Much of our advice under the ‘general tips’ section is relevant to all PEVs, including eBikes. Tightening brakes and other standard checks make a good start, but that’s just the tip of the iceberg (pun intended). So, here are some of our top methods specific to winterising an eBike:
Cover or remove certain components:
Many models do not feature adequate waterproofing on components such as the controller. Whilst this is no issue on a mild day or during a light drizzle, it proves a real problem during heavy conditions. As mentioned previously, applying silicone gel/caulk between gaps and screw holes in the controller adds a reliable layer of protection.
Alternatively, we recommend removing such components before use, if you know the weather is going to be severe. Placing a plastic bag over components that cannot be removed or sealed (such as the throttle) works well enough as a cheap and basic layer of protection.
Lubricate the chain
Although some eBikes do not feature a chain, many mid-drive models and even some hub-drive city eBikes continue to sport one. After a few intensive sessions, this chain can get dirty or greasy, reducing performance and ease of use. As such, we recommend regularly lubing your chain to keep things going.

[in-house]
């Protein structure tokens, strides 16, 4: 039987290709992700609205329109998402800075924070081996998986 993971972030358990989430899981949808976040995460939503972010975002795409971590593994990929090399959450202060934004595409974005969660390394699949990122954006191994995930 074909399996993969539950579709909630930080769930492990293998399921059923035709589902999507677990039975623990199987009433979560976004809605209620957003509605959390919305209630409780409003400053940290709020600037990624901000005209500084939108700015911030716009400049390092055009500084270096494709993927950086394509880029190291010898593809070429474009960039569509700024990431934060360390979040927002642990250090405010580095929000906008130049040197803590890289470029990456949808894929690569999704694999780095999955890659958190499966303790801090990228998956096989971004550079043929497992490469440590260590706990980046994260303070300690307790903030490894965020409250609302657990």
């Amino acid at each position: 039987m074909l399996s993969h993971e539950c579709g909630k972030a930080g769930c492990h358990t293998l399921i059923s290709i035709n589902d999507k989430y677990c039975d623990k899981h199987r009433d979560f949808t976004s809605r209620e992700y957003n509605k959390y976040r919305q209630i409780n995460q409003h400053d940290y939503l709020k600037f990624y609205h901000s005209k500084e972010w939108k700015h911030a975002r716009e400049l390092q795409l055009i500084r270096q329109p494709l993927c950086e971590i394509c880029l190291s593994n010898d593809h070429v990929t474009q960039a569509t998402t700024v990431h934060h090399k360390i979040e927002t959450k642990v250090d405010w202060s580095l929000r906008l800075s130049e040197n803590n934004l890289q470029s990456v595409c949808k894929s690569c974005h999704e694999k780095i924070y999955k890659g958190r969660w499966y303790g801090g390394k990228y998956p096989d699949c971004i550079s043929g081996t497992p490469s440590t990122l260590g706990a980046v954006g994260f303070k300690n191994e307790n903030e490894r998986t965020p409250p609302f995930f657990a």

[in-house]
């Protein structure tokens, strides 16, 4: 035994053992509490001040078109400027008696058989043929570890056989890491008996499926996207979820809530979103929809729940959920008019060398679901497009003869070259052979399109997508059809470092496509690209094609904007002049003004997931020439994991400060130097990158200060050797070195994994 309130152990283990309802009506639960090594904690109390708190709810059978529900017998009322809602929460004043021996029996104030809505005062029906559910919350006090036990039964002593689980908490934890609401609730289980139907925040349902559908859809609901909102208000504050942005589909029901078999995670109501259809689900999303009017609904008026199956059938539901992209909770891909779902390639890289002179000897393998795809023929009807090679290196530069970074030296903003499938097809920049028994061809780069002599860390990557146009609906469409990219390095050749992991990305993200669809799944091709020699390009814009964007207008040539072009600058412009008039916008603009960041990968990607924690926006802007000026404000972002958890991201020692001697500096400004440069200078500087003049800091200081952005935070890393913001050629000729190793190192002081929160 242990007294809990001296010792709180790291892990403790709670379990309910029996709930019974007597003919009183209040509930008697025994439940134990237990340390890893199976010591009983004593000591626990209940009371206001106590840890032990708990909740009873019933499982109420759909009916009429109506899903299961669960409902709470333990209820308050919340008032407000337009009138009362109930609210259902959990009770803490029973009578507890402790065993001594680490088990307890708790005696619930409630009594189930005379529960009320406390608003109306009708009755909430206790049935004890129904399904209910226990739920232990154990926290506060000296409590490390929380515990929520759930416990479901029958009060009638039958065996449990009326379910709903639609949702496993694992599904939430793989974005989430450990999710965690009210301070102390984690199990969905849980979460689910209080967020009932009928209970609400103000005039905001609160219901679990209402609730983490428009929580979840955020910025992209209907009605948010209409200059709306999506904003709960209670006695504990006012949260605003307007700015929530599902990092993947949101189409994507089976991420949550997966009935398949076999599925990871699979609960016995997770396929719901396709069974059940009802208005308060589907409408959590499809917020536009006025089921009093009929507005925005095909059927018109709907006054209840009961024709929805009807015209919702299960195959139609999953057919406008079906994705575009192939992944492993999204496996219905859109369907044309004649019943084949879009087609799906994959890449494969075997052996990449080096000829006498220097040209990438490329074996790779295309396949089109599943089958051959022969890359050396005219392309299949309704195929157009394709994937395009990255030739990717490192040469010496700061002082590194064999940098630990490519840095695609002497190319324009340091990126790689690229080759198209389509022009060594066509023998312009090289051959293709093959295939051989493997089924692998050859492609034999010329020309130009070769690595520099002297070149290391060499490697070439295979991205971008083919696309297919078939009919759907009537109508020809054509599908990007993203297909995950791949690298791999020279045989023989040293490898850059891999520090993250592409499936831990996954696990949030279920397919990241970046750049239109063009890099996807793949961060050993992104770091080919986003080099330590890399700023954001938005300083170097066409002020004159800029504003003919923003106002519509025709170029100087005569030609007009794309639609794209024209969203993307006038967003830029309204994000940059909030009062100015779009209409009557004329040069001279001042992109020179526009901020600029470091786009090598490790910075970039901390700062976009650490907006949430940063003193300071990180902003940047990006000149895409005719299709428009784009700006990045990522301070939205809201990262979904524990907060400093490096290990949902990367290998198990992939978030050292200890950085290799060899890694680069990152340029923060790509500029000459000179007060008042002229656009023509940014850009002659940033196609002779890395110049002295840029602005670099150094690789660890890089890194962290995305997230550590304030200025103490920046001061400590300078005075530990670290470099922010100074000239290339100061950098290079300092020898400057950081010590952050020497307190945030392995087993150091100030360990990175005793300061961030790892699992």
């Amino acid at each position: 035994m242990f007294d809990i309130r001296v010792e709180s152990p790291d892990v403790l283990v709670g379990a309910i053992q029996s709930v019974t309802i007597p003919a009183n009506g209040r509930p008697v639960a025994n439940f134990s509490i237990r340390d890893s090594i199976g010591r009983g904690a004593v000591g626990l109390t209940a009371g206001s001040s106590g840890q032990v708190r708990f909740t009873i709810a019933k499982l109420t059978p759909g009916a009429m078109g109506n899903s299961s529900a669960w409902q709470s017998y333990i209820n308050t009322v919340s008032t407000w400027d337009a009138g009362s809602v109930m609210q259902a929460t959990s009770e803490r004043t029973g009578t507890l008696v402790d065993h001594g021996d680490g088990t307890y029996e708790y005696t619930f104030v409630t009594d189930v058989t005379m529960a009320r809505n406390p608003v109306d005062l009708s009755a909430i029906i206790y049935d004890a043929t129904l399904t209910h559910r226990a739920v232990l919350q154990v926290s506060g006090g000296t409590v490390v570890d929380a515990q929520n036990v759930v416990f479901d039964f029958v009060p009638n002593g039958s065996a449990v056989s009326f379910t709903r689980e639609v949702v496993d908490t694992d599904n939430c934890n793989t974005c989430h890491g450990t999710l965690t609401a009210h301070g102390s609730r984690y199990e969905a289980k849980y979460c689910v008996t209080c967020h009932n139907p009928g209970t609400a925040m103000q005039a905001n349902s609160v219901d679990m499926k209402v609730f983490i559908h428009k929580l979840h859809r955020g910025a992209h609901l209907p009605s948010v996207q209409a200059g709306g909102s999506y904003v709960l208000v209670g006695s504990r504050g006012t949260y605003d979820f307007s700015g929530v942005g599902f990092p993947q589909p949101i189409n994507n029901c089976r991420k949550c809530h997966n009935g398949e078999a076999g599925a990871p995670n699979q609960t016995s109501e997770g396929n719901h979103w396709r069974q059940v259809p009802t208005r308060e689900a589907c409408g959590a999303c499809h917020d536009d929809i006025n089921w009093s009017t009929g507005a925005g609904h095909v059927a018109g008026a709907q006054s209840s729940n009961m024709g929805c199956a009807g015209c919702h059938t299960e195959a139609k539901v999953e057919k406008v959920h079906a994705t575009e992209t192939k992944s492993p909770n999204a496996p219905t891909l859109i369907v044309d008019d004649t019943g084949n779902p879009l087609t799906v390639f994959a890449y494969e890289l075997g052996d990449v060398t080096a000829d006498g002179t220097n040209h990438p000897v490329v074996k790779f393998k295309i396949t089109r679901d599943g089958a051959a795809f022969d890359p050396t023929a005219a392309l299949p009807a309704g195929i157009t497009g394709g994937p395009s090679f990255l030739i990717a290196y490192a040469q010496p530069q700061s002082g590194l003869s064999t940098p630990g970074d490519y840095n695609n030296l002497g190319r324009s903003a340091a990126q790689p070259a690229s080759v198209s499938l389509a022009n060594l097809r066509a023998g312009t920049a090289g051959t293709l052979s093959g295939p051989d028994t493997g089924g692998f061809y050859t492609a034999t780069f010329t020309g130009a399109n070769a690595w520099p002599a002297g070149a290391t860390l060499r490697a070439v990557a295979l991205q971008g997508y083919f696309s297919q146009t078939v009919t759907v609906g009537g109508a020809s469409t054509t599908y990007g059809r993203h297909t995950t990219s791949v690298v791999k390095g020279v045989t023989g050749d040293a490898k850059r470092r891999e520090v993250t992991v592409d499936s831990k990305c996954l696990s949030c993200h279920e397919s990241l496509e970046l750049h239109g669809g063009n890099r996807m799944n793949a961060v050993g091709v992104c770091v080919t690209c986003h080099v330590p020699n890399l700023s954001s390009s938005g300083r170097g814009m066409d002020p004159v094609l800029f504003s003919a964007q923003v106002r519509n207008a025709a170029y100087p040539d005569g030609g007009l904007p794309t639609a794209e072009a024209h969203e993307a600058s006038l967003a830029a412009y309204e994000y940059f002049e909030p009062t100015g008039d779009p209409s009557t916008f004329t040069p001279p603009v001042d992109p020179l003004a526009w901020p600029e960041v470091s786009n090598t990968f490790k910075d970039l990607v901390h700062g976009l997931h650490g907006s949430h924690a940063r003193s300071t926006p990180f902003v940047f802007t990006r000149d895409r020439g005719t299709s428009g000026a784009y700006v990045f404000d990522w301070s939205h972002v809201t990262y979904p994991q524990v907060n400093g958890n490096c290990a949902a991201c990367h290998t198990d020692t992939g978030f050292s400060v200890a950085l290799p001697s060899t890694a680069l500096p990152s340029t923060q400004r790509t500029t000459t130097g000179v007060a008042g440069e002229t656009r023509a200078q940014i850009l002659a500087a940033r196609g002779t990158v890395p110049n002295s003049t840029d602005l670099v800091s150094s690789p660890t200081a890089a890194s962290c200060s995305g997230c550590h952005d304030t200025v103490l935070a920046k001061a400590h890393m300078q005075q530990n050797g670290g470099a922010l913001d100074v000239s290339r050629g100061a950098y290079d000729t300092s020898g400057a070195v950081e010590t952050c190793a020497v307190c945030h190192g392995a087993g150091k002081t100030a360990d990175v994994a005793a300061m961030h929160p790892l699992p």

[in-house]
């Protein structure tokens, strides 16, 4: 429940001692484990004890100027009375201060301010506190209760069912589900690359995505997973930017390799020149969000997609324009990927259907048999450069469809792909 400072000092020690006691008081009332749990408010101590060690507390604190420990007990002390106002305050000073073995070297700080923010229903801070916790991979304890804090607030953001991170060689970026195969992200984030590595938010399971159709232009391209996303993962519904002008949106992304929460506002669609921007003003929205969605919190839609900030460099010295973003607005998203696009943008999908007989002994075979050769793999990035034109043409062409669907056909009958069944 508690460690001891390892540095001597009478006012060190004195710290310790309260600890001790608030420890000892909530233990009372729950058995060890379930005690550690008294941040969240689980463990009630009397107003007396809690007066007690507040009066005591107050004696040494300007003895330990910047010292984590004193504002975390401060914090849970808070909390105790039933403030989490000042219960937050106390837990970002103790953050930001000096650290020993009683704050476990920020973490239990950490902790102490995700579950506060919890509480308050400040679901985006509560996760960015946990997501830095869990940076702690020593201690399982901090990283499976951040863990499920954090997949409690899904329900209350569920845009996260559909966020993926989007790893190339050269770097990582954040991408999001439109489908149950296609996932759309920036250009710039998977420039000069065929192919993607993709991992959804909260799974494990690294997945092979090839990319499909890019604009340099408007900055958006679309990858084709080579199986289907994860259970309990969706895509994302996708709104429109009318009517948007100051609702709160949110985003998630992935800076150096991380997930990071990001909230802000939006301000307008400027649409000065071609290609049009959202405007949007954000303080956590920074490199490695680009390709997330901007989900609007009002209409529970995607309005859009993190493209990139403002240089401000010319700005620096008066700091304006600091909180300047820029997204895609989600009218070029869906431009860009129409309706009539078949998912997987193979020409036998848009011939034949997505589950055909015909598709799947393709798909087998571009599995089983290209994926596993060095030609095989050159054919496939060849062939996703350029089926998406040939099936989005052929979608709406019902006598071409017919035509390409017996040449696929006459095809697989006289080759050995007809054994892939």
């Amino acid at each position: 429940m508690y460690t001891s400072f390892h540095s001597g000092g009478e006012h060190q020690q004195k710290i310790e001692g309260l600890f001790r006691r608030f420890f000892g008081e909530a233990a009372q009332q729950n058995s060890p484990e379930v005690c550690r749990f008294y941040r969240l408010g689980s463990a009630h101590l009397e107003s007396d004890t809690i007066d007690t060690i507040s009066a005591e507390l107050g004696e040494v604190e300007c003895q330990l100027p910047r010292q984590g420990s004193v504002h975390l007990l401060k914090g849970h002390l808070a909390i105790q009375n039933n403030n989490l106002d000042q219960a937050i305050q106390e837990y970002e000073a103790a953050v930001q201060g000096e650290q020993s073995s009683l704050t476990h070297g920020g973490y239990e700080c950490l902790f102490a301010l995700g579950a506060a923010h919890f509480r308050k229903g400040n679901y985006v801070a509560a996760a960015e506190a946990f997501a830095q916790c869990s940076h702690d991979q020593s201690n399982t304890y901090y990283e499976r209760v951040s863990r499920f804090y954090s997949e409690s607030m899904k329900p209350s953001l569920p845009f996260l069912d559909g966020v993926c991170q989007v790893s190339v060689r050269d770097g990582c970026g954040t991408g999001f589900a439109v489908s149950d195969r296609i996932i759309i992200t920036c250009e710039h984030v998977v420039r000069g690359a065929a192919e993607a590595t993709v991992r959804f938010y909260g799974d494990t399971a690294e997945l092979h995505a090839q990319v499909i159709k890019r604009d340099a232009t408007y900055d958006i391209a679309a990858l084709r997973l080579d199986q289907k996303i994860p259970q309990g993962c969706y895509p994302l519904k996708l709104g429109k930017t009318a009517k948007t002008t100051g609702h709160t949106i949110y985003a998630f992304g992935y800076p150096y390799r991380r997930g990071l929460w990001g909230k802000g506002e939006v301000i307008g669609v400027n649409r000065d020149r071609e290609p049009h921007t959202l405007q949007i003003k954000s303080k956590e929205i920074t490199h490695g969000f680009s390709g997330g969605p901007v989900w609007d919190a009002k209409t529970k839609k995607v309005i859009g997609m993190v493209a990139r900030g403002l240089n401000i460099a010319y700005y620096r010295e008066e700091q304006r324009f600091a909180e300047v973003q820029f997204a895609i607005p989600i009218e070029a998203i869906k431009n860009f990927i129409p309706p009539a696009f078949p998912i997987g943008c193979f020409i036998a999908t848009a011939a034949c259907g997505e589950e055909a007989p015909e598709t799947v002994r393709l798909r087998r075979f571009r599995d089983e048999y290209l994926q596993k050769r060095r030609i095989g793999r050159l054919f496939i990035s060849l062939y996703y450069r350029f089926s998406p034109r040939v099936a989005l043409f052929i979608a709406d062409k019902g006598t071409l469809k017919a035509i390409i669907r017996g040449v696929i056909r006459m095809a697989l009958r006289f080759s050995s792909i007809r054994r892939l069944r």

Wet lube remains a much better choice than dry, which evaporates and gets washed off much easier. In general, a well-lubricated chain is much easier to pedal and puts out much less resistance; further boosting efficiency and reducing overall effort on tough terrains.
Use the right tires
Riding an eBike in the snow with city tires is a recipe for disaster. We heavily advise swapping out your stock tires with off-road or 20” fat tires. This greatly improves grip and traction, subsequently resulting in greater rider control. We cannot stress the importance of using the correct tires, as this can easily impact rider safety.